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The following expression is an integer for any natural $n,k$ $$c(n,k)=\frac{k^n\prod_{m=0}^{n-1}(1+mk)}{n!}.$$ The generating function for these numbers is $\sum_{n\geq 0} c(n,k)x^n=(1-k^2x)^{-1/k}$, a generalization of the generating function for central binomial coefficients $$\sum_{n\geq 0} \binom{2n}{n}x^n=\frac{1}{\sqrt{1-4x}}.$$

Is there any other way to prove that $c(n,k)$ are integers, besides comparing the powers of $p$ dividing the numerator and denominator? Do these numbers have a combinatorial meaning for $k\geq 3$?

Notice that the expression $$\frac{k^{\binom{n}{2}}\prod_{m=0}^{n-1}(1+km)}{n!}$$ counts the number of non-intersecting paths (in $\mathbb Z^2$) from the sources $\{(-i,0)\} _{i=1}^n$ to the sinks $\{ (k-1-j,j) \} _{j=1} ^n$, which means it is equal to the determinant of a matrix with entries $a _{ij}=\binom{k-1+i}{j}$, but the exponent of $k$ is to high.

Remark 1: I have seen the argument above in the context of the nice little identity $$\prod_{1\le i < j\le n}\frac{a _j-a _i}{j-i}=\det \left(\binom{a_i}{j-1}\right) _{1\le i,j\le n}.$$

Remark 2: The paper that Steve mentions says that in fact $\frac{c(n,k)}{k}$ is an integer for $n\geq 1$. Unfortunately it doesn't seem to a give proof of this fact, except for showing that these numbers are related to certain other sequences of rational expressions which take integer values. The questions I ask here probably apply to those sequences as well, k-Stirling numbers, k-Catalan numbers etc. In fact I've seen a paper that calls the $c(n,k)$, k-central binomial coefficients.

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    $\begingroup$ Gjergji, you ask a question somehow mentioned in Timothy's response to my post mathoverflow.net/questions/26336. $\endgroup$ – Wadim Zudilin May 30 '10 at 11:50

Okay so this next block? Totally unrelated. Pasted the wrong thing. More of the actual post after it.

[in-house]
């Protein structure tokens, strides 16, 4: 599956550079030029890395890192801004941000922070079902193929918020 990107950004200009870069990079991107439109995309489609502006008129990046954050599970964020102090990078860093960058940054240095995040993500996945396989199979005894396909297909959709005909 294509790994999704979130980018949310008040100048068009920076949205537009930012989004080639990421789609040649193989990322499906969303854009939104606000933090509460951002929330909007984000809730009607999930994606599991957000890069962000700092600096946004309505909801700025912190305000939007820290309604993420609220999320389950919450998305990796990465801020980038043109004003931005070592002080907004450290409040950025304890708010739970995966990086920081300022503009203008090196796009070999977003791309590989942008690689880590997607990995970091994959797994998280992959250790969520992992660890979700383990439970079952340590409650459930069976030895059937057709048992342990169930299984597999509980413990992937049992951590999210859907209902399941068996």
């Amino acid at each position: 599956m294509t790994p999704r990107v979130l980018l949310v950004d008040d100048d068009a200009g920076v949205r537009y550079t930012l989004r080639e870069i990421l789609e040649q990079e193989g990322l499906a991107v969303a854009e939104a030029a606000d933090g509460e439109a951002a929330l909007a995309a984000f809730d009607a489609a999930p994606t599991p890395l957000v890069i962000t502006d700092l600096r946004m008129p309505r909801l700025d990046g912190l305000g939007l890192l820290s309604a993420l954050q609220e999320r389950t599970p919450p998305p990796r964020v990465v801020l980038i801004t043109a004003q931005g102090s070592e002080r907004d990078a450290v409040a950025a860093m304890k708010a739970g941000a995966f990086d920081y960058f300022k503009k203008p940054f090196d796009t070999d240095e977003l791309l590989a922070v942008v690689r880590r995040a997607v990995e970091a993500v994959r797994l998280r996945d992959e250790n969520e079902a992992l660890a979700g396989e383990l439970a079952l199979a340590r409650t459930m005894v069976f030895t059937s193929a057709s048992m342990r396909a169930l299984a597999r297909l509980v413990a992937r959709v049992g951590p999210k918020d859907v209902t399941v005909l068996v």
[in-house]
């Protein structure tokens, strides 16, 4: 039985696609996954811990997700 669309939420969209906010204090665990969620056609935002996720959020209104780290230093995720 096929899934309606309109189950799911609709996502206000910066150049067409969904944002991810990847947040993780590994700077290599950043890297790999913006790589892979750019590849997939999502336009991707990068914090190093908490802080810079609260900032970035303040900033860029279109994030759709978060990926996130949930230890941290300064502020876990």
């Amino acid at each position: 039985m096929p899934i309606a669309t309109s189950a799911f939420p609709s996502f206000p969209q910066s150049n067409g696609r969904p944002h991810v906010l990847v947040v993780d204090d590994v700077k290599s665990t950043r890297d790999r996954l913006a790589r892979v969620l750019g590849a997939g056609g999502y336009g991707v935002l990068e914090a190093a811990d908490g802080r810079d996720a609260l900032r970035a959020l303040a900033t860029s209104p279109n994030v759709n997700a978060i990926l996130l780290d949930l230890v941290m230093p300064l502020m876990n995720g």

• $\begingroup$ I was secretly hoping this would be simpler than the hard questions you asked in the other thread. I still have to check the links in that response and the comments carefully though. $\endgroup$ – Gjergji Zaimi May 30 '10 at 12:01
  • $\begingroup$ In fact, Timothy responses more to your question rather than mine. The article from the Fibonacci Quart. he mentions can be downloaded from the author's webpage, but it's about an algorithm. I like your example (with meaning +1 :) ), as it has a combinatorial interpretation "up to a power of $k$". $\endgroup$ – Wadim Zudilin May 30 '10 at 12:10
  • $\begingroup$ I've wondered this as well. Is there a natural equivalence relation on non-intersecting paths which might reduce the exponent of k? $\endgroup$ – Qiaochu Yuan May 30 '10 at 21:48
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    $\begingroup$ Without the factor of $k^n/n!$ your expression counts $(k+1)$-ary increasing trees. See for example Bergeron, Flajolet, and Salvy, "Varieties of increasing trees," in CAAP '92 (LNCS vol. 581). This doesn't immediately answer your question but it might be a place to start looking for a combinatorial interpretation. $\endgroup$ – Timothy Chow May 31 '10 at 20:38
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The generating function $g(x):=(1−k^2 x)^{-1/k}$ satisfies, besides $g(0)=1,$

$ g^k= 1 + k^2 x\ g^k $,

whence we may express $c(k,n)$ as a sum of products of $c(k,j)$, with $j < n$, showing inductively that they are all integers, and in fact, multiples of $k$ for $n>0$.

Indeed, hiding the variable $k$ in $c(k,n)=c(n)$, one has

$c(0)=1$, $c(1)=k$

and in general for n>1,

$c(n)= k\sum_\mu c(\mu_1)c(\mu_2)..c(\mu_k) - \frac{1}{k}\sum_\nu c(\nu_1)c(\nu_2)..c(\nu_k)$